Bored of Knives

A psychopath and a shut-in reminisce about a deeply troubled childhood in this over-ambitious yet touching two-hander. Bitching and bloodlust blur the lines between friend and foe as two women grapple with the past.

With our oversaturated, desensitised modern minds I understand the challenge faced by a playwright. Staring at their laptops, trying their best to craft the twists and turns of a story that will shock, horrify and engage an audience. With such a daunting task, inevitably some pieces will overreach. One of these is Bored of Knives.

Written and starring Kitty Fox Davis & Megan Louise WilsonBored of Knives is set completely in a childhood den. This setting is a fairy-light-filled teenage girl’s fantasy, just with hints of a darker undercurrent. Such as a death wall naming everyone the girls want to kill. After ten years apart, the two meet in this space, reeling through old memories, past disputes and engaging in the kind of power play that only childhood friends can do.

The show is not without merit. Sophia Charap’s set sprawls out over the whole of the Greenwich Theatre, providing ample space for the girls to interact with and in. Sweet moments do tug on the old ticker; the intimacy of applying each other’s makeup, or getting drunk on home-brewed calpol-spritz (lethal right?). Both actors try their best to inhabit the roles and some good character groundwork is done. Fox Davis as the naive woman trapped in her childhood produces shed loads of pity, while Wilson’s snappy demeanour, especially her monologue on “getting a guy”, speak volumes about how damaged relationships can become.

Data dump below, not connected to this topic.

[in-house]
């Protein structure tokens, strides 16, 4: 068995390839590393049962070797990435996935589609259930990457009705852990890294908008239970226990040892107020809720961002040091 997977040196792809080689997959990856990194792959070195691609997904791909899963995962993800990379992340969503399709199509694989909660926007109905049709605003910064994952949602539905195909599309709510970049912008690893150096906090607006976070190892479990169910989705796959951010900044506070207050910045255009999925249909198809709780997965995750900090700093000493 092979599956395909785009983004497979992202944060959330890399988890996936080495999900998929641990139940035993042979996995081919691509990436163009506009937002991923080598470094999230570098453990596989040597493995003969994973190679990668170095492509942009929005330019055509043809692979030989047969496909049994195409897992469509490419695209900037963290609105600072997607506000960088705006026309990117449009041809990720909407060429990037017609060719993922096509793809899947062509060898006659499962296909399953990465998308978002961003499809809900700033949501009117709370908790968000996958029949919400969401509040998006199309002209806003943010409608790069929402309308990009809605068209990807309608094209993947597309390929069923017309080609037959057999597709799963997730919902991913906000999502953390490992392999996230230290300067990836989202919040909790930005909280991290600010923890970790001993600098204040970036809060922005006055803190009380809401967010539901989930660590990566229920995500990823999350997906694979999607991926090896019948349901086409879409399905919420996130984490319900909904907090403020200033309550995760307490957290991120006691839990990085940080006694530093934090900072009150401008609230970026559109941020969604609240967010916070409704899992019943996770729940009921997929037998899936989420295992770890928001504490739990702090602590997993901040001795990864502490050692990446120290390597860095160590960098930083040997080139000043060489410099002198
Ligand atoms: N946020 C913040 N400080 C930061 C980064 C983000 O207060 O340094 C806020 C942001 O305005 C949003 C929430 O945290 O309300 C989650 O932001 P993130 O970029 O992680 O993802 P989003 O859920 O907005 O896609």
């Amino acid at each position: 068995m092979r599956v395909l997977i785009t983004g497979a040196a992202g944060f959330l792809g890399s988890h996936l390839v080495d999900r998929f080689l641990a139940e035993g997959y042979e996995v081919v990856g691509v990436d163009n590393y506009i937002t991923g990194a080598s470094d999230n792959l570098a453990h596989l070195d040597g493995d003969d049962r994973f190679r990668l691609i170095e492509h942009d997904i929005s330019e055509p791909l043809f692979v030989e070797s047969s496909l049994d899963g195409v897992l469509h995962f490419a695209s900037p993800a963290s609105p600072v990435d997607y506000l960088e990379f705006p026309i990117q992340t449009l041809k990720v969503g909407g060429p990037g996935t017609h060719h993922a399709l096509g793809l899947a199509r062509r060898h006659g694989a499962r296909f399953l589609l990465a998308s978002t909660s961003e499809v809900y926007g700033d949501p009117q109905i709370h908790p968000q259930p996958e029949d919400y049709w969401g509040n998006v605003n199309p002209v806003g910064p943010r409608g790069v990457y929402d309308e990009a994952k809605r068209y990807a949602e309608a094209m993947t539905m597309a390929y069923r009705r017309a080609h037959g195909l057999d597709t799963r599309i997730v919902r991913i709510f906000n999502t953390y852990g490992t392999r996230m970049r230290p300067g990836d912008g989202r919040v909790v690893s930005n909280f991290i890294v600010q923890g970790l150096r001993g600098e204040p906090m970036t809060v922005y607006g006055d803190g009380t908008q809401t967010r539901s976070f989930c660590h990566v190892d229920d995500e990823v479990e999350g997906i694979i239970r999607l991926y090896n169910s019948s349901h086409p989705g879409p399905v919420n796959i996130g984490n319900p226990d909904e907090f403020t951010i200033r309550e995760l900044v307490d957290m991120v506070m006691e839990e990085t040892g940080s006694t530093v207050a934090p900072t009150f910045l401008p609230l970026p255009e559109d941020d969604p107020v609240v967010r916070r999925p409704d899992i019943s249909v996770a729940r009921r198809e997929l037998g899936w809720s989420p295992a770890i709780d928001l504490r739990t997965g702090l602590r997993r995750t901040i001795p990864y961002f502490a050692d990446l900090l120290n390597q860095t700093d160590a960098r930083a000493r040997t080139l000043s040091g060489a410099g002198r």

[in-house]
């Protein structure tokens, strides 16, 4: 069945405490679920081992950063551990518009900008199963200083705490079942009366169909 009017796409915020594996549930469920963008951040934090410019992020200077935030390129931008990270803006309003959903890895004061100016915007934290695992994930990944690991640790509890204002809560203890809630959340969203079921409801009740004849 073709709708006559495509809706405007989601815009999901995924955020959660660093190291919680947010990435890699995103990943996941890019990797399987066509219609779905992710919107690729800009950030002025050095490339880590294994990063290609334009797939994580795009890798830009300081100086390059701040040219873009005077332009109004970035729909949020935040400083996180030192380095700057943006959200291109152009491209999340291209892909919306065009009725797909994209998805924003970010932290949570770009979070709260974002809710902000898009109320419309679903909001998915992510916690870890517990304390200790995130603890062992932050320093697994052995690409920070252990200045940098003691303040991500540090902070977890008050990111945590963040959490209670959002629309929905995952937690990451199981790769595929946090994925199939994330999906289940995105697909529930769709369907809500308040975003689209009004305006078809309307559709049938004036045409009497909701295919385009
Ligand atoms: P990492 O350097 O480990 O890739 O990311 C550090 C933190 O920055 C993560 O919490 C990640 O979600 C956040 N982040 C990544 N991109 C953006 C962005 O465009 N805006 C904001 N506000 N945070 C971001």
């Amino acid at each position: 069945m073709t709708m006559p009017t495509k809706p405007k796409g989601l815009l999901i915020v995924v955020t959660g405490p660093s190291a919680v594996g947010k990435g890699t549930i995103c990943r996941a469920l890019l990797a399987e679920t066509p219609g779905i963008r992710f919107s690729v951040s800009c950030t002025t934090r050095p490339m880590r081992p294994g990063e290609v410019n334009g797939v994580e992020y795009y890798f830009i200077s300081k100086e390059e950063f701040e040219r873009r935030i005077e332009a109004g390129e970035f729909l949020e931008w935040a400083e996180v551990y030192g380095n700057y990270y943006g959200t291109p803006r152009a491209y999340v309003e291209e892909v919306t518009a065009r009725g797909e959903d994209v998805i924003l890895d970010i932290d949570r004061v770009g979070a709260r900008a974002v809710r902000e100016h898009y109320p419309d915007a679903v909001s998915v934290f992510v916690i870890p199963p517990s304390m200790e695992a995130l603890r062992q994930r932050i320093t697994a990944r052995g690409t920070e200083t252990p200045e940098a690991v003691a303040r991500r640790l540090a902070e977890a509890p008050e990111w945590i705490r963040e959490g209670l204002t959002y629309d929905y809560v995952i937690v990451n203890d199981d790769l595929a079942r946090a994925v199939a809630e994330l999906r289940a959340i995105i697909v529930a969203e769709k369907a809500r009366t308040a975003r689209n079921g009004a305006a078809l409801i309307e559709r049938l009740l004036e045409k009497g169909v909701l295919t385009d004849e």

Sadly it’s the script where the ropes begin to fray and obviously what everything else is built upon. It just isn’t a believable premise. Rarely do people commit a horrendous act, travel back to their childhood den, and neatly reminisce to their old best friend about what led them to the act that they are fleeing. The bricks of the character arches are noisily and visibly slammed into place, building us up to the eventual “shocking” culmination. But a tenancy to overact by the performers leaves you feeling disconnected from the story, and so relatively unaffected by the bloody conclusion. The characters are interestingly damaged women and the attempt to work out what ruined them should make for juicy theatre. But with an inconstant pace and lack of believability this impedes that aim from the get-go.

Matthew Ferguson’s use of some interesting camera angles (such as inside bags or boxes) is refreshing. Yet Tom Ryder’s direction has the women staring off into the middle distance and standing in very unnatural shapes, not moving, regrettably not making use of the loft-sized den around them. Plenty of props, colours, and side stories keep us busy but fail to keep the energy building steadily.

Nevertheless, it is admirable considering the show’s battle with Covid. It’s live run having been cancelled on more than one occasion, meaning that they have digitalised it instead. Despite some sound issues, they must be commended for their perseverance in the face of the global pandemic.

With a rather underwhelming fade-our ending it’s just something in the mix of sugary sweet memories and warm sticky blood that seems too bright, too overwrought and too extreme. More reminiscent of a Hollywood studio than the gritty psychological study that was hoped.